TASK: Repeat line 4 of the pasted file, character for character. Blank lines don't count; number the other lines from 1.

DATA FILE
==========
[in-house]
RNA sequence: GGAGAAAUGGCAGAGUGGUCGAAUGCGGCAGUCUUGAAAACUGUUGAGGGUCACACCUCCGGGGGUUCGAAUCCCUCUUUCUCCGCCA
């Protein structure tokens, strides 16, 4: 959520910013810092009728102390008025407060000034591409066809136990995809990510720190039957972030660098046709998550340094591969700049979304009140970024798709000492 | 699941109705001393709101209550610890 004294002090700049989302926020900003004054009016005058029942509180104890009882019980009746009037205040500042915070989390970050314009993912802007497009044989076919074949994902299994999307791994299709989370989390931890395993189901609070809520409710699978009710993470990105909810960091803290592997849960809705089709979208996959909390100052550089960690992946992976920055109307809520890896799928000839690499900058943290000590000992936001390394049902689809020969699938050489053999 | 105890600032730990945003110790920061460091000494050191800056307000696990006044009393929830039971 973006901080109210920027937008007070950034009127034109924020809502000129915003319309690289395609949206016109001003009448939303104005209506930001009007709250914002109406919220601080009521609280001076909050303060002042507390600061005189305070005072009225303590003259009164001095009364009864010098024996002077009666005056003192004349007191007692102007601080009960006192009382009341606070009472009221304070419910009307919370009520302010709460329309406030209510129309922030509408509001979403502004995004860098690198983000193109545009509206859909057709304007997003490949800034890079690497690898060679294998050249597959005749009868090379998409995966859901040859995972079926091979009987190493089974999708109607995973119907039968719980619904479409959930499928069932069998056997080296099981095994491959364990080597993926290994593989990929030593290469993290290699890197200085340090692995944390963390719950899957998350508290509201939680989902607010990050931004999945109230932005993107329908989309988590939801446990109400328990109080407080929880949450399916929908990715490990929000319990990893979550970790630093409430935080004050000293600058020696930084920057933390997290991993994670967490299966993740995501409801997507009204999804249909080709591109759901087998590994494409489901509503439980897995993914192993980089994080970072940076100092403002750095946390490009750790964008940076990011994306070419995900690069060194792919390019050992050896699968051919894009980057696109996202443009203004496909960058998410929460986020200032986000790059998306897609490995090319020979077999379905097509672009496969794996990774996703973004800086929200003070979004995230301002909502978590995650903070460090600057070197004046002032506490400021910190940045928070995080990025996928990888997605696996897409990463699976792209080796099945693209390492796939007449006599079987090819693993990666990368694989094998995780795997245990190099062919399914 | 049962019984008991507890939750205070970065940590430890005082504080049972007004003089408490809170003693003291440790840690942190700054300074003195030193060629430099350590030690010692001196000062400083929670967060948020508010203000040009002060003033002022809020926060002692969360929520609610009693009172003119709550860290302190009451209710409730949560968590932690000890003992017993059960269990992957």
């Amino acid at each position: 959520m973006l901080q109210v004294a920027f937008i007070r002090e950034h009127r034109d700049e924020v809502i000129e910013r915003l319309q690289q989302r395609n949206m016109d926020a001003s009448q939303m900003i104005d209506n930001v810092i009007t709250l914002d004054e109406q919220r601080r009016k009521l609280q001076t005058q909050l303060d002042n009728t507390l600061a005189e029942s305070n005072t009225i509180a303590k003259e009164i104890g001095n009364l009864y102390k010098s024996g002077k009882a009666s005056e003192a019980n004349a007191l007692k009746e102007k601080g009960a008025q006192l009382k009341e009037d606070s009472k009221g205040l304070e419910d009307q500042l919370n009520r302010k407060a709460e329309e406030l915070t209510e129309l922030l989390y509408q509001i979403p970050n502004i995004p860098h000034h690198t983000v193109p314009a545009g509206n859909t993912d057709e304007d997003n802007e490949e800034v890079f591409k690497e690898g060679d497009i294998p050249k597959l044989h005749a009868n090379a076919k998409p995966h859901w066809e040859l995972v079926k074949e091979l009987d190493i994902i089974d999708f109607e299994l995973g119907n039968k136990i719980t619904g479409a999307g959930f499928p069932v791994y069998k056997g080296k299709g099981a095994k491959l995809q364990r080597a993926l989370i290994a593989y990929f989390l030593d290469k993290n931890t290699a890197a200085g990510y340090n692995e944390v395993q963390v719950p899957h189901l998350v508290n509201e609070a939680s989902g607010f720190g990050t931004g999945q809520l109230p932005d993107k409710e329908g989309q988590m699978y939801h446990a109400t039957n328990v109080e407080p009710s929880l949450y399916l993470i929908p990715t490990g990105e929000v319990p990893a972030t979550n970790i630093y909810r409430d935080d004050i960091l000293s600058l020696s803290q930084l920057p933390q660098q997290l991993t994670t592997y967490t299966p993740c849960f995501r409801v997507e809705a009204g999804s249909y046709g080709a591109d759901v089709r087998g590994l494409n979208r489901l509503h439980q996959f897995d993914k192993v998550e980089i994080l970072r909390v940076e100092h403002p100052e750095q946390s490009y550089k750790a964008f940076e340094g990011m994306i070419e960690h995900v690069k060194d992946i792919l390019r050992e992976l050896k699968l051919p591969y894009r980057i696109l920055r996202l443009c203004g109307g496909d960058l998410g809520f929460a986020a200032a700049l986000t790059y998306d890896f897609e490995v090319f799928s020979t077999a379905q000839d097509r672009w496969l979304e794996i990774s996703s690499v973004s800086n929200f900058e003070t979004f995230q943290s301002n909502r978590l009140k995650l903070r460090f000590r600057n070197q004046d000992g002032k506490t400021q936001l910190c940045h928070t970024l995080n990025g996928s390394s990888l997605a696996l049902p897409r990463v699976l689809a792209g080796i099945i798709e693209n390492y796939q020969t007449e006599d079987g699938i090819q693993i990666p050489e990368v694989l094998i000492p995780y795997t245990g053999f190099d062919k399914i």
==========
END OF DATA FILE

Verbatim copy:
């Amino acid at each position: 959520m973006l901080q109210v004294a920027f937008i007070r002090e950034h009127r034109d700049e924020v809502i000129e910013r915003l319309q690289q989302r395609n949206m016109d926020a001003s009448q939303m900003i104005d209506n930001v810092i009007t709250l914002d004054e109406q919220r601080r009016k009521l609280q001076t005058q909050l303060d002042n009728t507390l600061a005189e029942s305070n005072t009225i509180a303590k003259e009164i104890g001095n009364l009864y102390k010098s024996g002077k009882a009666s005056e003192a019980n004349a007191l007692k009746e102007k601080g009960a008025q006192l009382k009341e009037d606070s009472k009221g205040l304070e419910d009307q500042l919370n009520r302010k407060a709460e329309e406030l915070t209510e129309l922030l989390y509408q509001i979403p970050n502004i995004p860098h000034h690198t983000v193109p314009a545009g509206n859909t993912d057709e304007d997003n802007e490949e800034v890079f591409k690497e690898g060679d497009i294998p050249k597959l044989h005749a009868n090379a076919k998409p995966h859901w066809e040859l995972v079926k074949e091979l009987d190493i994902i089974d999708f109607e299994l995973g119907n039968k136990i719980t619904g479409a999307g959930f499928p069932v791994y069998k056997g080296k299709g099981a095994k491959l995809q364990r080597a993926l989370i290994a593989y990929f989390l030593d290469k993290n931890t290699a890197a200085g990510y340090n692995e944390v395993q963390v719950p899957h189901l998350v508290n509201e609070a939680s989902g607010f720190g990050t931004g999945q809520l109230p932005d993107k409710e329908g989309q988590m699978y939801h446990a109400t039957n328990v109080e407080p009710s929880l949450y399916l993470i929908p990715t490990g990105e929000v319990p990893a972030t979550n970790i630093y909810r409430d935080d004050i960091l000293s600058l020696s803290q930084l920057p933390q660098q997290l991993t994670t592997y967490t299966p993740c849960f995501r409801v997507e809705a009204g999804s249909y046709g080709a591109d759901v089709r087998g590994l494409n979208r489901l509503h439980q996959f897995d993914k192993v998550e980089i994080l970072r909390v940076e100092h403002p100052e750095q946390s490009y550089k750790a964008f940076e340094g990011m994306i070419e960690h995900v690069k060194d992946i792919l390019r050992e992976l050896k699968l051919p591969y894009r980057i696109l920055r996202l443009c203004g109307g496909d960058l998410g809520f929460a986020a200032a700049l986000t790059y998306d890896f897609e490995v090319f799928s020979t077999a379905q000839d097509r672009w496969l979304e794996i990774s996703s690499v973004s800086n929200f900058e003070t979004f995230q943290s301002n909502r978590l009140k995650l903070r460090f000590r600057n070197q004046d000992g002032k506490t400021q936001l910190c940045h928070t970024l995080n990025g996928s390394s990888l997605a696996l049902p897409r990463v699976l689809a792209g080796i099945i798709e693209n390492y796939q020969t007449e006599d079987g699938i090819q693993i990666p050489e990368v694989l094998i000492p995780y795997t245990g053999f190099d062919k399914i």